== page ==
This conversation isn't a mini-time management course,
and I'm not a time manager. If anything, if pushed, I'd say I
consider myself to be a time bandit. In the movie Time
Bandits, the fabulous Sir Ralph Richardson plays no less than the
Supreme Being. When asked why there's evil in the world, he
muses "Ahhh ... I think it's something to do with
free will ...". But that's a subject for another
conversation on another occasion.
Time Bandits - The Movie
What I'd like to grapple with here is the shift towards owning
everything there is to do in my life rather than only owning the
things I want to do, and not fully owning the things I have to do
but don't want to do.
When I own all of it, when it's ... ALL ... MINE! ...
then I want to do whatever there is to do. When I own
all of it, then I want to do it all because it's ...
ALL ... MINE! Then my life isn't split between what I
want to do and what I have to do but don't want to do. Then all of
it is what I want to do and I want to do it all. When I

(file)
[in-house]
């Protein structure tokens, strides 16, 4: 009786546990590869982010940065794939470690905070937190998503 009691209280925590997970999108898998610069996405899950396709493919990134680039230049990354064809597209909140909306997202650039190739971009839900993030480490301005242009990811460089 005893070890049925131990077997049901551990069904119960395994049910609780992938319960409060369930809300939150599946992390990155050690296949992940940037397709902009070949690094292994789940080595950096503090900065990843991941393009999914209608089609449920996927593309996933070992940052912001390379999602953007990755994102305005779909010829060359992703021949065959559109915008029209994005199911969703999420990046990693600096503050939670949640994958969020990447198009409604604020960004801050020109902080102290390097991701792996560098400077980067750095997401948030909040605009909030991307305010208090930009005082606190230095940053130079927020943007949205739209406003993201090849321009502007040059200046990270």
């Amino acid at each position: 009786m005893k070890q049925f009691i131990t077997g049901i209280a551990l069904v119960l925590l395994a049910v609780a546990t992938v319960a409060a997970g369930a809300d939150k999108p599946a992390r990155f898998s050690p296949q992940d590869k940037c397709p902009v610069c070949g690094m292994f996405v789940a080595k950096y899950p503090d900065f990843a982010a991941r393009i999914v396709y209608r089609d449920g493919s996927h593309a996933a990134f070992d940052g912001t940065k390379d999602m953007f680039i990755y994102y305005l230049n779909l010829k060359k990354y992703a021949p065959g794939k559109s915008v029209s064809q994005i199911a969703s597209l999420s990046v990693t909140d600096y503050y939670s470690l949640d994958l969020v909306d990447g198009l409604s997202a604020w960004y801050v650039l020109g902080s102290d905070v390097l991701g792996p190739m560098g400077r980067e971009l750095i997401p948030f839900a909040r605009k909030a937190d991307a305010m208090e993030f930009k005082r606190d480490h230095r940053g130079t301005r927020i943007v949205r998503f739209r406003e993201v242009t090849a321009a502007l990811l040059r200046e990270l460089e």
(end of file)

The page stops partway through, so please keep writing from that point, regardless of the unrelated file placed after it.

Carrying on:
don't own all of it, then whatever there is I have to do but don't
want to do, devours the precious time I could use to do what I want
to do ... or so it would seem ...
Can you get the scarcity in this way of looking at
time? Ordinarily when we say someone is coming from
scarcity, we could be referring to how they are about
When I own all of it I'm never short of time. When I own all of it
I've got all the time in the world. That's all we'll ever
have, literally and exactly: "all the time in the world". When I
align my life with Life, when I own all of it, when I stand
for transformation (which is to say when I transform my
life) I've got all the time there'll ever be. In fact
when I transform my life, I've got more time than I'll ever know
what to do with. I've got time on my hands, whereas before this
shift there never seemed to be enough time - ever.
may look at the possibility of scheduling time in fifteen minute
intervals for the next twenty years. You and I may look at the
possibility of scheduling time in one hour intervals for the next
month. Neither is worse than the other. Neither is
better than the other. Scheduling time in fifteen
minute intervals for the next twenty years is neither worse nor
better than scheduling time in one hour intervals for the next
month. Scheduling is scheduling. Time management is time
management. If they work, they work. If they don't work, they don't
work, so cut them out and try something else. This
conversation is about neither of those. This conversation is about
shifting the context in which you hold time.